Friday, 29 September 2000
UPDATE ON ROBERT PARK'S CONDITION.
Arrows are all pointing up!
1. "THE BOMBS BURSTING IN AIR."
House Science Committee Chairman
James Sensenbrenner and Senate Science, Technology and Space
Subcommittee Chairman Bill Frist fired extraordinary verbal
volleys over the Capitol last week. Frist, co-chairman of the
Senate S&T Caucus, is one of the principal architects of
legislation - twice before passed by the Senate - that would
double federal civilian research budgets over ten years.
Sensenbrenner, who has repeatedly blocked House action, unloaded
first, vowing that "the House will not pass a long-term
authorization bill...that undermines the future work of the
Science Committee." Frist fired back by having the Senate pass
the bill a third time, again unanimously, with two information
technology bills attached that Sensenbrenner wants enacted. And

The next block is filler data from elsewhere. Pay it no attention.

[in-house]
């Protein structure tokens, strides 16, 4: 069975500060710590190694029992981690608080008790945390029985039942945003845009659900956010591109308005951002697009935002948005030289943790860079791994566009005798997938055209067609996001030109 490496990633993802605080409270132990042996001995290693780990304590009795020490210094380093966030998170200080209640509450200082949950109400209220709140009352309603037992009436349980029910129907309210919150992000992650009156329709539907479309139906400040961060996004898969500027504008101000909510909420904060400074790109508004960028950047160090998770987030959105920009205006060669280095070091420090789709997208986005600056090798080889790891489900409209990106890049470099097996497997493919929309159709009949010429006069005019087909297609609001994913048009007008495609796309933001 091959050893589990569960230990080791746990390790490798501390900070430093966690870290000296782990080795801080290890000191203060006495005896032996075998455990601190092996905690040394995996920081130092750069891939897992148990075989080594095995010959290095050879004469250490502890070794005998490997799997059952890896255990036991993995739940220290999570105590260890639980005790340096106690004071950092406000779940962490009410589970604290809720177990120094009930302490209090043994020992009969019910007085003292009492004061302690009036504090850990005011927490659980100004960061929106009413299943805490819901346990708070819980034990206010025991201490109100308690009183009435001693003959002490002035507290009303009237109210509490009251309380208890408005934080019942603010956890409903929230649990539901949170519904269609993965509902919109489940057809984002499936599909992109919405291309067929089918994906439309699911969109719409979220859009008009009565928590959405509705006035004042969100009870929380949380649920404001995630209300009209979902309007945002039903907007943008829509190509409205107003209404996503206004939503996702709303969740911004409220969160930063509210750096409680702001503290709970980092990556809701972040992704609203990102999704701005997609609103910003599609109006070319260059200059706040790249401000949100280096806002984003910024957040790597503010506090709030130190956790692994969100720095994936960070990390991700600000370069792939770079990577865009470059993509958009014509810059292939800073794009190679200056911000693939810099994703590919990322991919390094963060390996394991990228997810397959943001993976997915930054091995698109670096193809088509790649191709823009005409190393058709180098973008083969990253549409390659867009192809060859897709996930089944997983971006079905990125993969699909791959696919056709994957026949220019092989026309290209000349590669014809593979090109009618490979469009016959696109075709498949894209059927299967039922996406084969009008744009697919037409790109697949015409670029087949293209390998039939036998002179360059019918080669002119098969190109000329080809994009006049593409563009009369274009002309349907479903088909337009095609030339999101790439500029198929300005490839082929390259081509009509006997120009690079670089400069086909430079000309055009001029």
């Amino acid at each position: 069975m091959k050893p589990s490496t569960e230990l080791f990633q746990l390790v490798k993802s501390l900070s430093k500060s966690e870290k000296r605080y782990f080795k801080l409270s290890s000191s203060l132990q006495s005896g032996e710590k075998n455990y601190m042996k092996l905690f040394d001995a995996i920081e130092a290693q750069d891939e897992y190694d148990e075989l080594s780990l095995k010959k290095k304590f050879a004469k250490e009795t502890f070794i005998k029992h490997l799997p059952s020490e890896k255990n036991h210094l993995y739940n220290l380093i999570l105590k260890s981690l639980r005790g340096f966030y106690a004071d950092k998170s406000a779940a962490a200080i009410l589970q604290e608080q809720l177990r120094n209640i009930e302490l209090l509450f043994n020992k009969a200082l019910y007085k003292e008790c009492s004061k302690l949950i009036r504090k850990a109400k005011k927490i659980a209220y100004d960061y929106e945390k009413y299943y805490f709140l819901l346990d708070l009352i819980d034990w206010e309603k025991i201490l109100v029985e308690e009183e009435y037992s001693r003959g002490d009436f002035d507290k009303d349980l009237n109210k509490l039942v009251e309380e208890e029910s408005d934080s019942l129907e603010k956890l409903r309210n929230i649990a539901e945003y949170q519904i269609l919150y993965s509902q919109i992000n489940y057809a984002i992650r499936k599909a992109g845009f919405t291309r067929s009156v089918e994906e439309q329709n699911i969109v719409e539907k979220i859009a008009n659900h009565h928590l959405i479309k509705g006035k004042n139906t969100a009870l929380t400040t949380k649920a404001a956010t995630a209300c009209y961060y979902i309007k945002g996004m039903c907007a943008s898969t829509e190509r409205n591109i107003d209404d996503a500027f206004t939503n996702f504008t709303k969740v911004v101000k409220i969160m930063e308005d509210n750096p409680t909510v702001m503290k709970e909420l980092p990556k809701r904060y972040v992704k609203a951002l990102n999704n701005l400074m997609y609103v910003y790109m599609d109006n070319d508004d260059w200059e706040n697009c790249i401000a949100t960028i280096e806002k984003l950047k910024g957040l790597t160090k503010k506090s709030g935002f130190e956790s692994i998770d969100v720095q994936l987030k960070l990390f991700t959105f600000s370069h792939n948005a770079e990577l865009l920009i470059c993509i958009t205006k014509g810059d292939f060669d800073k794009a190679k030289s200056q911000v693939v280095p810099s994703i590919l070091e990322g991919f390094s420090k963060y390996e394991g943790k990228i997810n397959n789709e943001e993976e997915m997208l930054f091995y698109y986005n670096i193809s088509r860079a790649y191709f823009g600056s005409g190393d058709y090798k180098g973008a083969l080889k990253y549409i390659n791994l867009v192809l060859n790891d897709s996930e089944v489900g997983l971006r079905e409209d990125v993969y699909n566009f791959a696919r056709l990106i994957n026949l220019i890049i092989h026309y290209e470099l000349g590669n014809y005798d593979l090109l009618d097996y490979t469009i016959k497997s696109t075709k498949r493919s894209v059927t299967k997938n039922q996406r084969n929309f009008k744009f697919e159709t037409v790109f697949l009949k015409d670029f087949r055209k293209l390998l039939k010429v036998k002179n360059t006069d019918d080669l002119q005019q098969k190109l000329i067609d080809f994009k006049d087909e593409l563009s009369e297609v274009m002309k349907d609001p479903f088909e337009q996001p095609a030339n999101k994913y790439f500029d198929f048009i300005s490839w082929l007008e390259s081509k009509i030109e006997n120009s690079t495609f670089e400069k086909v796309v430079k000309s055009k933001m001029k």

he harshly reprimanded his GOP colleague, stating first, "You are
holding [the doubling bill] up to a higher standard than you do
your own...." and then warning he would not pass the IT bills
separately, noting it would violate agreements Sensenbrenner and
he had already struck. Meanwhile, appropriators are moving
steadily toward the doubling scenario, letting Sensenbrenner's
blasts echo silently. Next year, he can fire away from the House
Judiciary Committee as its senior GOP member. WN can't wait.
2. MARCHING TO DIFFERENT DRUMMERS.
At a National Academies
Workshop on Scientific Communication and National Security,
Presidential Science Advisor Neal Lane pledged adherence to
President Reagan's 1985 national security directive that exempts
fundamental research from security restrictions. Trouble is the
Departments of State, Energy and Commerce have a different view
for any research that relies on "sensitive" technologies,
according to administrators. Meanwhile, former Senator Howard
Baker and former Representative Lee Hamilton, in a report to DOE,
warned that tight security measures now in place at the labs may
pose a bigger threat to national security than the potential loss
of secret information. Shh, guys, that's classified info.
3. MEA CULPA.
As senators chastised Attorney General Reno and
FBI Director Freeh for bungling the Wen Ho Lee case, the New York
Times chastised itself for falling short of its standards in its
early coverage of the matter. The NYT should take a cue from WN.
This week's WN was written by Michael Lubell.